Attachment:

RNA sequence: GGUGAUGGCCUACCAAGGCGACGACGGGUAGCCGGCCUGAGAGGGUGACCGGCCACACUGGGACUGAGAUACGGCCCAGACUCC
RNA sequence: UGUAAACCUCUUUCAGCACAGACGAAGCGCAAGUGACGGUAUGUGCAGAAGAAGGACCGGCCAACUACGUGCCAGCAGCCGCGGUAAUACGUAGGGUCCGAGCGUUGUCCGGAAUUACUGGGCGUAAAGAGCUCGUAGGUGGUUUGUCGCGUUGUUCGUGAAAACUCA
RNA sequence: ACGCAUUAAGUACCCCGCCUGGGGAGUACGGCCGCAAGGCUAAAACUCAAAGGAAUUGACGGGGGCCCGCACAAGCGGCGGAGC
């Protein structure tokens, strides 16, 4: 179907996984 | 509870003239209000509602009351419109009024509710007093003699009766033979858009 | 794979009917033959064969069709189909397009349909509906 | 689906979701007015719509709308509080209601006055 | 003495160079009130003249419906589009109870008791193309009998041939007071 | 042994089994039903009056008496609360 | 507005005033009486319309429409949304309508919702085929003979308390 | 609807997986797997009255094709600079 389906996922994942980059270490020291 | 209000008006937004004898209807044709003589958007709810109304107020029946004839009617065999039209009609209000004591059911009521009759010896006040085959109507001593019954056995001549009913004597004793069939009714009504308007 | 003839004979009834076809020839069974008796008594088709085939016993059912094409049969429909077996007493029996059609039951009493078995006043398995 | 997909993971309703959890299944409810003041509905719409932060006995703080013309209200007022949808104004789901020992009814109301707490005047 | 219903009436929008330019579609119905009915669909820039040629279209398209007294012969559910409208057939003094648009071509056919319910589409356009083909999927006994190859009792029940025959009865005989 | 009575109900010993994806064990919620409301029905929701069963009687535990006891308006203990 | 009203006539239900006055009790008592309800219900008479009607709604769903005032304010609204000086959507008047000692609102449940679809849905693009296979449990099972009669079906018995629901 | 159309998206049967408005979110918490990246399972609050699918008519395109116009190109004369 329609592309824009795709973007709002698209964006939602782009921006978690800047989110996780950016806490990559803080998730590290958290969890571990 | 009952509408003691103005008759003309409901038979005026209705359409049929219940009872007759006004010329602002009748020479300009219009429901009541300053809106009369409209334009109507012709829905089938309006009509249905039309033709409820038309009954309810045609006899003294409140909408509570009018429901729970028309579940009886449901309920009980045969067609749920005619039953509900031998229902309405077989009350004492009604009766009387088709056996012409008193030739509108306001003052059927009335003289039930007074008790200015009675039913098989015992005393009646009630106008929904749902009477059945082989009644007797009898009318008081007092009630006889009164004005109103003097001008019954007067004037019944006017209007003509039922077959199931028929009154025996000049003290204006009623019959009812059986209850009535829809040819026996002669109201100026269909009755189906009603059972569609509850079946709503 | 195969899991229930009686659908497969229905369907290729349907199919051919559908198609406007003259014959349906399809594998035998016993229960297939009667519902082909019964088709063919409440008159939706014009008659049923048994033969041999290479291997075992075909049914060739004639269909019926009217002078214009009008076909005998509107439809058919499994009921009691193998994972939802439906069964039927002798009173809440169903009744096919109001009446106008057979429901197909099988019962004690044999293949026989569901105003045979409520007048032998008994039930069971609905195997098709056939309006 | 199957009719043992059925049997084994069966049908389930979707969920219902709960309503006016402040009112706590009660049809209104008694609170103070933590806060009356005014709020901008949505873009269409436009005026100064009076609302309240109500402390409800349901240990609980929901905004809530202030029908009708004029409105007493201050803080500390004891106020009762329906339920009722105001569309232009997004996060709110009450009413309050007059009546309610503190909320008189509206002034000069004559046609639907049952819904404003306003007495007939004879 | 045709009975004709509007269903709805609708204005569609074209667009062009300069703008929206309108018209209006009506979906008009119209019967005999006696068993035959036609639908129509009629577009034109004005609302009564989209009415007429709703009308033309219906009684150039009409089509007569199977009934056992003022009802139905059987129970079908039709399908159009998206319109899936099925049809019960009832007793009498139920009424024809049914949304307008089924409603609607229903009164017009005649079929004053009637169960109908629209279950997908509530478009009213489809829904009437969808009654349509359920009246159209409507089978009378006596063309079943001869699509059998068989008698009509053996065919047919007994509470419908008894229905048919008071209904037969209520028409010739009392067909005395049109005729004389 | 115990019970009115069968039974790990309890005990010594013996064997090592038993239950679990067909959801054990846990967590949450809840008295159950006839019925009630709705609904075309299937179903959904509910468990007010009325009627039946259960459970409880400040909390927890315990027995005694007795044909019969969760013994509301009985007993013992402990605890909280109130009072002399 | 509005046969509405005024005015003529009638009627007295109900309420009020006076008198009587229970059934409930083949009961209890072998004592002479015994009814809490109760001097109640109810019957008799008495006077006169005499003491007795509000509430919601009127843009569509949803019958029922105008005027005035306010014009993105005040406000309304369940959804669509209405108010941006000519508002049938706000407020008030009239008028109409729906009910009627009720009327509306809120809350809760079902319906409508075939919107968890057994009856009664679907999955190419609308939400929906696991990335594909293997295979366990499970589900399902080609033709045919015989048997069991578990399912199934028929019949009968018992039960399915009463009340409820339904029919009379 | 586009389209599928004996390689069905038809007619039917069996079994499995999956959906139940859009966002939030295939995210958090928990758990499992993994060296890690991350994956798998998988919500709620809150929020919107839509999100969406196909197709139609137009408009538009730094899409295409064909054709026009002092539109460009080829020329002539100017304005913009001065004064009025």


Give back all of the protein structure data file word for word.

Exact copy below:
RNA sequence: GGUGAUGGCCUACCAAGGCGACGACGGGUAGCCGGCCUGAGAGGGUGACCGGCCACACUGGGACUGAGAUACGGCCCAGACUCC
RNA sequence: UGUAAACCUCUUUCAGCACAGACGAAGCGCAAGUGACGGUAUGUGCAGAAGAAGGACCGGCCAACUACGUGCCAGCAGCCGCGGUAAUACGUAGGGUCCGAGCGUUGUCCGGAAUUACUGGGCGUAAAGAGCUCGUAGGUGGUUUGUCGCGUUGUUCGUGAAAACUCA
RNA sequence: ACGCAUUAAGUACCCCGCCUGGGGAGUACGGCCGCAAGGCUAAAACUCAAAGGAAUUGACGGGGGCCCGCACAAGCGGCGGAGC
């Protein structure tokens, strides 16, 4: 179907996984 | 509870003239209000509602009351419109009024509710007093003699009766033979858009 | 794979009917033959064969069709189909397009349909509906 | 689906979701007015719509709308509080209601006055 | 003495160079009130003249419906589009109870008791193309009998041939007071 | 042994089994039903009056008496609360 | 507005005033009486319309429409949304309508919702085929003979308390 | 609807997986797997009255094709600079 389906996922994942980059270490020291 | 209000008006937004004898209807044709003589958007709810109304107020029946004839009617065999039209009609209000004591059911009521009759010896006040085959109507001593019954056995001549009913004597004793069939009714009504308007 | 003839004979009834076809020839069974008796008594088709085939016993059912094409049969429909077996007493029996059609039951009493078995006043398995 | 997909993971309703959890299944409810003041509905719409932060006995703080013309209200007022949808104004789901020992009814109301707490005047 | 219903009436929008330019579609119905009915669909820039040629279209398209007294012969559910409208057939003094648009071509056919319910589409356009083909999927006994190859009792029940025959009865005989 | 009575109900010993994806064990919620409301029905929701069963009687535990006891308006203990 | 009203006539239900006055009790008592309800219900008479009607709604769903005032304010609204000086959507008047000692609102449940679809849905693009296979449990099972009669079906018995629901 | 159309998206049967408005979110918490990246399972609050699918008519395109116009190109004369 329609592309824009795709973007709002698209964006939602782009921006978690800047989110996780950016806490990559803080998730590290958290969890571990 | 009952509408003691103005008759003309409901038979005026209705359409049929219940009872007759006004010329602002009748020479300009219009429901009541300053809106009369409209334009109507012709829905089938309006009509249905039309033709409820038309009954309810045609006899003294409140909408509570009018429901729970028309579940009886449901309920009980045969067609749920005619039953509900031998229902309405077989009350004492009604009766009387088709056996012409008193030739509108306001003052059927009335003289039930007074008790200015009675039913098989015992005393009646009630106008929904749902009477059945082989009644007797009898009318008081007092009630006889009164004005109103003097001008019954007067004037019944006017209007003509039922077959199931028929009154025996000049003290204006009623019959009812059986209850009535829809040819026996002669109201100026269909009755189906009603059972569609509850079946709503 | 195969899991229930009686659908497969229905369907290729349907199919051919559908198609406007003259014959349906399809594998035998016993229960297939009667519902082909019964088709063919409440008159939706014009008659049923048994033969041999290479291997075992075909049914060739004639269909019926009217002078214009009008076909005998509107439809058919499994009921009691193998994972939802439906069964039927002798009173809440169903009744096919109001009446106008057979429901197909099988019962004690044999293949026989569901105003045979409520007048032998008994039930069971609905195997098709056939309006 | 199957009719043992059925049997084994069966049908389930979707969920219902709960309503006016402040009112706590009660049809209104008694609170103070933590806060009356005014709020901008949505873009269409436009005026100064009076609302309240109500402390409800349901240990609980929901905004809530202030029908009708004029409105007493201050803080500390004891106020009762329906339920009722105001569309232009997004996060709110009450009413309050007059009546309610503190909320008189509206002034000069004559046609639907049952819904404003306003007495007939004879 | 045709009975004709509007269903709805609708204005569609074209667009062009300069703008929206309108018209209006009506979906008009119209019967005999006696068993035959036609639908129509009629577009034109004005609302009564989209009415007429709703009308033309219906009684150039009409089509007569199977009934056992003022009802139905059987129970079908039709399908159009998206319109899936099925049809019960009832007793009498139920009424024809049914949304307008089924409603609607229903009164017009005649079929004053009637169960109908629209279950997908509530478009009213489809829904009437969808009654349509359920009246159209409507089978009378006596063309079943001869699509059998068989008698009509053996065919047919007994509470419908008894229905048919008071209904037969209520028409010739009392067909005395049109005729004389 | 115990019970009115069968039974790990309890005990010594013996064997090592038993239950679990067909959801054990846990967590949450809840008295159950006839019925009630709705609904075309299937179903959904509910468990007010009325009627039946259960459970409880400040909390927890315990027995005694007795044909019969969760013994509301009985007993013992402990605890909280109130009072002399 | 509005046969509405005024005015003529009638009627007295109900309420009020006076008198009587229970059934409930083949009961209890072998004592002479015994009814809490109760001097109640109810019957008799008495006077006169005499003491007795509000509430919601009127843009569509949803019958029922105008005027005035306010014009993105005040406000309304369940959804669509209405108010941006000519508002049938706000407020008030009239008028109409729906009910009627009720009327509306809120809350809760079902319906409508075939919107968890057994009856009664679907999955190419609308939400929906696991990335594909293997295979366990499970589900399902080609033709045919015989048997069991578990399912199934028929019949009968018992039960399915009463009340409820339904029919009379 | 586009389209599928004996390689069905038809007619039917069996079994499995999956959906139940859009966002939030295939995210958090928990758990499992993994060296890690991350994956798998998988919500709620809150929020919107839509999100969406196909197709139609137009408009538009730094899409295409064909054709026009002092539109460009080829020329002539100017304005913009001065004064009025």